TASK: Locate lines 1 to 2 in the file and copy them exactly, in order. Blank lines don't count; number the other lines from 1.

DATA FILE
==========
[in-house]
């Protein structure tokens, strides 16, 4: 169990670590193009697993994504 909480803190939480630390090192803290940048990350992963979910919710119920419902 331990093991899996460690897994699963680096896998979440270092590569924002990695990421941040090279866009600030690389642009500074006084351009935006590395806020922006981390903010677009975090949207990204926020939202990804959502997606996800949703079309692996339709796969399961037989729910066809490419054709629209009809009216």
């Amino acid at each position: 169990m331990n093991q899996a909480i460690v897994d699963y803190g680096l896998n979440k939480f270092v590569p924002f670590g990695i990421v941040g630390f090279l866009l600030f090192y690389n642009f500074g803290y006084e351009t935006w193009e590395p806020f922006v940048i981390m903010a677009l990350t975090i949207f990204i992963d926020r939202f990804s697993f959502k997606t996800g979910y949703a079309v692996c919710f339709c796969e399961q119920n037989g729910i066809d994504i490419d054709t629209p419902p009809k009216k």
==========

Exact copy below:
[in-house]
């Protein structure tokens, strides 16, 4: 169990670590193009697993994504 909480803190939480630390090192803290940048990350992963979910919710119920419902 331990093991899996460690897994699963680096896998979440270092590569924002990695990421941040090279866009600030690389642009500074006084351009935006590395806020922006981390903010677009975090949207990204926020939202990804959502997606996800949703079309692996339709796969399961037989729910066809490419054709629209009809009216």